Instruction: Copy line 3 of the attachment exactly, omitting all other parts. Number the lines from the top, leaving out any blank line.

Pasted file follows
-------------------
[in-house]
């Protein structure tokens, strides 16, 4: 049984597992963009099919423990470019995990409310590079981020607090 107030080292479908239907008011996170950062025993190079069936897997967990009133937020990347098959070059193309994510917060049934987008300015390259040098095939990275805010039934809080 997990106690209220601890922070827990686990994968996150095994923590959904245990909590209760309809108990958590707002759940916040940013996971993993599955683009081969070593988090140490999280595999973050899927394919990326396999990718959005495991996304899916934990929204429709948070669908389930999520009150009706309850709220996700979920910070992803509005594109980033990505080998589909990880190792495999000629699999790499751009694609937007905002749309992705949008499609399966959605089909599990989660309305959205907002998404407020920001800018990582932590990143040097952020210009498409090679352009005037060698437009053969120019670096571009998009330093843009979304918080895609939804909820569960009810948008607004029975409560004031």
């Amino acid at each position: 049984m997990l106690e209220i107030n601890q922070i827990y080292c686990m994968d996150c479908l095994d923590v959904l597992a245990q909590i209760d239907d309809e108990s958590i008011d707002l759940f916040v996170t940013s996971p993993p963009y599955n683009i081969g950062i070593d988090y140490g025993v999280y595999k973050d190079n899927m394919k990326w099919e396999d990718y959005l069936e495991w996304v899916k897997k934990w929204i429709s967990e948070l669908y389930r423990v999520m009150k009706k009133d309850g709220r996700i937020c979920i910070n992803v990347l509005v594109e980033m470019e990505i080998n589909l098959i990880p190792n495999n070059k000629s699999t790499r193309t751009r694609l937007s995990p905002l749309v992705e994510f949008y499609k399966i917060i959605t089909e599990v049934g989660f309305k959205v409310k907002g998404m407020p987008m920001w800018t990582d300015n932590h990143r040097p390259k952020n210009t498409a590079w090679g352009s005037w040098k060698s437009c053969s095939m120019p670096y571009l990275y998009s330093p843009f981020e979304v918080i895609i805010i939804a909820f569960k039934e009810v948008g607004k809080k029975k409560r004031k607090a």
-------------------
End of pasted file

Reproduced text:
């Amino acid at each position: 049984m997990l106690e209220i107030n601890q922070i827990y080292c686990m994968d996150c479908l095994d923590v959904l597992a245990q909590i209760d239907d309809e108990s958590i008011d707002l759940f916040v996170t940013s996971p993993p963009y599955n683009i081969g950062i070593d988090y140490g025993v999280y595999k973050d190079n899927m394919k990326w099919e396999d990718y959005l069936e495991w996304v899916k897997k934990w929204i429709s967990e948070l669908y389930r423990v999520m009150k009706k009133d309850g709220r996700i937020c979920i910070n992803v990347l509005v594109e980033m470019e990505i080998n589909l098959i990880p190792n495999n070059k000629s699999t790499r193309t751009r694609l937007s995990p905002l749309v992705e994510f949008y499609k399966i917060i959605t089909e599990v049934g989660f309305k959205v409310k907002g998404m407020p987008m920001w800018t990582d300015n932590h990143r040097p390259k952020n210009t498409a590079w090679g352009s005037w040098k060698s437009c053969s095939m120019p670096y571009l990275y998009s330093p843009f981020e979304v918080i895609i805010i939804a909820f569960k039934e009810v948008g607004k809080k029975k409560r004031k607090a």